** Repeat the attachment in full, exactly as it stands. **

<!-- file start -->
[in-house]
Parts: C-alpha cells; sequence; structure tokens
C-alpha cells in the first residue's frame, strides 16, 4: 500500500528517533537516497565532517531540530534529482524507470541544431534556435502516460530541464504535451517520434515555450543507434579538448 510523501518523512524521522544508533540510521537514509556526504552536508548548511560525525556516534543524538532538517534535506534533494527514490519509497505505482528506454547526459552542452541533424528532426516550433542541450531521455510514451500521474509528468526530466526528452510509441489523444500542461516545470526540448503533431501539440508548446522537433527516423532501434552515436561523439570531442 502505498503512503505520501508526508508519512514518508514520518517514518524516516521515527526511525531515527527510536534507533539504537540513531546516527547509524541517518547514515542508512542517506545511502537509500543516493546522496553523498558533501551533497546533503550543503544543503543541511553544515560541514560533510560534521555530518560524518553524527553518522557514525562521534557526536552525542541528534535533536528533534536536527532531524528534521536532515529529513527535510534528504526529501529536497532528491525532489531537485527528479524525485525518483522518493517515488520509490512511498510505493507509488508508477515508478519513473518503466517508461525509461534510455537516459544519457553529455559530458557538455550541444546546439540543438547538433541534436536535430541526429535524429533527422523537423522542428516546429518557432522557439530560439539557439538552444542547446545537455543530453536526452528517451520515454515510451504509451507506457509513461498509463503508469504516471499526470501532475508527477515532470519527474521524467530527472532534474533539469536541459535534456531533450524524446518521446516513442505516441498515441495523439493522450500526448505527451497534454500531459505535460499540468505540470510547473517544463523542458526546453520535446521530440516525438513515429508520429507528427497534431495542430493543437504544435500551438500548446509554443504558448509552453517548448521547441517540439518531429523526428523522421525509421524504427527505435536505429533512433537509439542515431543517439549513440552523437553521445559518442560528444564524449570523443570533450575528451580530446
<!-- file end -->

[in-house]
Parts: C-alpha cells; sequence; structure tokens
C-alpha cells in the first residue's frame, strides 16, 4: 500500500528517533537516497565532517531540530534529482524507470541544431534556435502516460530541464504535451517520434515555450543507434579538448 510523501518523512524521522544508533540510521537514509556526504552536508548548511560525525556516534543524538532538517534535506534533494527514490519509497505505482528506454547526459552542452541533424528532426516550433542541450531521455510514451500521474509528468526530466526528452510509441489523444500542461516545470526540448503533431501539440508548446522537433527516423532501434552515436561523439570531442 502505498503512503505520501508526508508519512514518508514520518517514518524516516521515527526511525531515527527510536534507533539504537540513531546516527547509524541517518547514515542508512542517506545511502537509500543516493546522496553523498558533501551533497546533503550543503544543503543541511553544515560541514560533510560534521555530518560524518553524527553518522557514525562521534557526536552525542541528534535533536528533534536536527532531524528534521536532515529529513527535510534528504526529501529536497532528491525532489531537485527528479524525485525518483522518493517515488520509490512511498510505493507509488508508477515508478519513473518503466517508461525509461534510455537516459544519457553529455559530458557538455550541444546546439540543438547538433541534436536535430541526429535524429533527422523537423522542428516546429518557432522557439530560439539557439538552444542547446545537455543530453536526452528517451520515454515510451504509451507506457509513461498509463503508469504516471499526470501532475508527477515532470519527474521524467530527472532534474533539469536541459535534456531533450524524446518521446516513442505516441498515441495523439493522450500526448505527451497534454500531459505535460499540468505540470510547473517544463523542458526546453520535446521530440516525438513515429508520429507528427497534431495542430493543437504544435500551438500548446509554443504558448509552453517548448521547441517540439518531429523526428523522421525509421524504427527505435536505429533512433537509439542515431543517439549513440552523437553521445559518442560528444564524449570523443570533450575528451580530446